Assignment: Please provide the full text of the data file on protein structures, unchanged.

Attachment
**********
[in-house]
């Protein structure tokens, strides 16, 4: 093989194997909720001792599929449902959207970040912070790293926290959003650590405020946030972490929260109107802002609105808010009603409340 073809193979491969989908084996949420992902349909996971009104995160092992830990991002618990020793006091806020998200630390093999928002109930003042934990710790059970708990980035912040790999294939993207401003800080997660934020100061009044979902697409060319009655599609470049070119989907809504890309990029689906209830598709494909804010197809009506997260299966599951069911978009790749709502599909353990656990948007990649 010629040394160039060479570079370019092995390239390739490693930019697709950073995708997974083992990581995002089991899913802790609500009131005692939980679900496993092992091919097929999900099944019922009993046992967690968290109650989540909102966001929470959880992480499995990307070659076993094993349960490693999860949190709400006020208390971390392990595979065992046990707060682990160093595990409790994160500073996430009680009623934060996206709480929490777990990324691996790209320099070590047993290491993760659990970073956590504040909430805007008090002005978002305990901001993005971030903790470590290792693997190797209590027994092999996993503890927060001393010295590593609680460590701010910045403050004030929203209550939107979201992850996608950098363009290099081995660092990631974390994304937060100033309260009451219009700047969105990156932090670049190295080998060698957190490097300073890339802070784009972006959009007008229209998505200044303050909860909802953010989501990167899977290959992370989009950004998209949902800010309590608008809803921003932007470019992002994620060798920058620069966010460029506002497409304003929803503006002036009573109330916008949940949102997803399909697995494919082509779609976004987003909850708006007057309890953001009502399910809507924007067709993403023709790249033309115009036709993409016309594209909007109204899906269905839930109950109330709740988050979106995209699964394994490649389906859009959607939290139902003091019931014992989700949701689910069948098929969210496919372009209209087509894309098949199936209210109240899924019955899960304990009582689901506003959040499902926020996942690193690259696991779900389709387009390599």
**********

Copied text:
[in-house]
């Protein structure tokens, strides 16, 4: 093989194997909720001792599929449902959207970040912070790293926290959003650590405020946030972490929260109107802002609105808010009603409340 073809193979491969989908084996949420992902349909996971009104995160092992830990991002618990020793006091806020998200630390093999928002109930003042934990710790059970708990980035912040790999294939993207401003800080997660934020100061009044979902697409060319009655599609470049070119989907809504890309990029689906209830598709494909804010197809009506997260299966599951069911978009790749709502599909353990656990948007990649 010629040394160039060479570079370019092995390239390739490693930019697709950073995708997974083992990581995002089991899913802790609500009131005692939980679900496993092992091919097929999900099944019922009993046992967690968290109650989540909102966001929470959880992480499995990307070659076993094993349960490693999860949190709400006020208390971390392990595979065992046990707060682990160093595990409790994160500073996430009680009623934060996206709480929490777990990324691996790209320099070590047993290491993760659990970073956590504040909430805007008090002005978002305990901001993005971030903790470590290792693997190797209590027994092999996993503890927060001393010295590593609680460590701010910045403050004030929203209550939107979201992850996608950098363009290099081995660092990631974390994304937060100033309260009451219009700047969105990156932090670049190295080998060698957190490097300073890339802070784009972006959009007008229209998505200044303050909860909802953010989501990167899977290959992370989009950004998209949902800010309590608008809803921003932007470019992002994620060798920058620069966010460029506002497409304003929803503006002036009573109330916008949940949102997803399909697995494919082509779609976004987003909850708006007057309890953001009502399910809507924007067709993403023709790249033309115009036709993409016309594209909007109204899906269905839930109950109330709740988050979106995209699964394994490649389906859009959607939290139902003091019931014992989700949701689910069948098929969210496919372009209209087509894309098949199936209210109240899924019955899960304990009582689901506003959040499902926020996942690193690259696991779900389709387009390599």